Although maintaining cardiorespiratory fitness is encouraged to reduce the risk of hypertension, the level at, and length of time for which, individuals need to maintain fitness remains unclear. We examined the association between the frequency of achieving the recommended fitness levels of the ‘Physical Activity Reference for Health Promotion 2013’ and the risk of hypertension among Japanese men.
This cohort study was conducted in 6653 men without hypertension enrolled in 1986. Whether the participants’ fitness level was equal to or exceeded the reference value (fit) or not (unfit) was determined. The frequency of achieving the recommended fitness level was calculated by counting the number of times the fitness level was achieved in 1980 through 1986. Incident hypertension was defined as the first visit with a SBP/DBP of at least 140/90 mmHg or self-reported antihypertensive medication use and was evaluated during annual health examinations from 1986 until 2009.
During the follow-up period, 3630 men developed hypertension. The multivariable-adjusted hazard ratios (95% confidence interval) for incident hypertension comparing men with fit versus unfit at baseline was 0.79 (0.74–0.85). Moreover, the frequency of achieving the recommended fitness level was inversely associated with the incidence of hypertension. The risk of hypertension was lower among those who achieved three or more of the recommended levels (0.72 for three times to 0.62 for seven times).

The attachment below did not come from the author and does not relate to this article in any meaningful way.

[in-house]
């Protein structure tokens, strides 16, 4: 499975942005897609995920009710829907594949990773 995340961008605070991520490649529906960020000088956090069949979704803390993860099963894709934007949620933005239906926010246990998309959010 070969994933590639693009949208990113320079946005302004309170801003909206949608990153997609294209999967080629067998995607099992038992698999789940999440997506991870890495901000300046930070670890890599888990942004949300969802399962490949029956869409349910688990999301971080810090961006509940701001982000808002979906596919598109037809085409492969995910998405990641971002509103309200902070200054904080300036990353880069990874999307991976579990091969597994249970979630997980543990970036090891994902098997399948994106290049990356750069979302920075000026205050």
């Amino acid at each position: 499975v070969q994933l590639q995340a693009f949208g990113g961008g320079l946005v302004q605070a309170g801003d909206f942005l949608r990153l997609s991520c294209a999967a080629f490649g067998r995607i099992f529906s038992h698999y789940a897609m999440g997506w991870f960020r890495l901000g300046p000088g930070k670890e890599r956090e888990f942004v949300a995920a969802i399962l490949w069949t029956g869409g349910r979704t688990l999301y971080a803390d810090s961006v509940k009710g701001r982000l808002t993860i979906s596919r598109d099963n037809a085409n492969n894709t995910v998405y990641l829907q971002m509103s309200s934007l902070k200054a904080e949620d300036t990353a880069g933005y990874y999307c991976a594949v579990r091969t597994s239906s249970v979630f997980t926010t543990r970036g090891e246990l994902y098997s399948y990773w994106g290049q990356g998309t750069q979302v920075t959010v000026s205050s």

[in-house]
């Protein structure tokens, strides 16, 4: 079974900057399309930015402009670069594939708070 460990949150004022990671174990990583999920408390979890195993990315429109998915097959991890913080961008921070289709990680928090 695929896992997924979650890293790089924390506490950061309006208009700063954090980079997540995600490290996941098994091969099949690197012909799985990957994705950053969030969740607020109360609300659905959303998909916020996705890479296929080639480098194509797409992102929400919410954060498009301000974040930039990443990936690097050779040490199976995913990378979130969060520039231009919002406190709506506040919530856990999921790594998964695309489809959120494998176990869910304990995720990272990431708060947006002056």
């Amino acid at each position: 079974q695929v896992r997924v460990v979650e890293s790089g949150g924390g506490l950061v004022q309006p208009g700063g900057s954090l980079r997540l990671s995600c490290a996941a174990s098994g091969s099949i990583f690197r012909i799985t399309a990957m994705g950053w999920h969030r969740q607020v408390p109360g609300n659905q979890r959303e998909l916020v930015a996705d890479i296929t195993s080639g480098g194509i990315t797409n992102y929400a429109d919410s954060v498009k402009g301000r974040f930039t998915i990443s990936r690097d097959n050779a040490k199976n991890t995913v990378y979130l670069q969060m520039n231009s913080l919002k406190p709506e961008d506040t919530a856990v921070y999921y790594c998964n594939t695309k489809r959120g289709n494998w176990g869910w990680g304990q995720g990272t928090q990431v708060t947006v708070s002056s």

Achieving the fitness level recommended in the Japanese guideline three or more times during a 6-year period can be beneficial for the risk reduction of hypertension.
aDivision of Biomedical Engineering for Health and Welfare, Tohoku University Graduate School of Biomedical Engineering, Aoba-ku, Sendai, Miyagi
bDepartment of Physical Activity Research, National Institutes of Biomedical Innovation, Health and Nutrition, Shinjuku, Tokyo
cDepartment of Psychosomatic Internal Medicine, Graduate Medical and Dental School, Kagoshima University, Kagoshima, Kagoshima
dFaculty of Sport Sciences, Waseda University, Tokorozawa, Saitama
eTokyo Gas Co., Ltd., Minato-ku, Tokyo, Japan
fDepartment of Epidemiology and Biostatistics
gDepartment of Exercise Science, Arnold School of Public Health, University of South Carolina, Columbia, USA
Correspondence to Haruki Momma, Division of Biomedical Engineering for Health and Welfare, Tohoku University Graduate School of Biomedical Engineering, 2-1 Seiryo-machi, Aoba-ku, Sendai, Miyagi 980-8575, Japan. Tel:/fax: +81 717 8588; e-mail: email@example.com
Abbreviations: AHA, American Heart Association; CI, confidence interval; HT, hypertension; IQR, interquartile range
Received 22 March, 2018
Accepted 7 August, 2018
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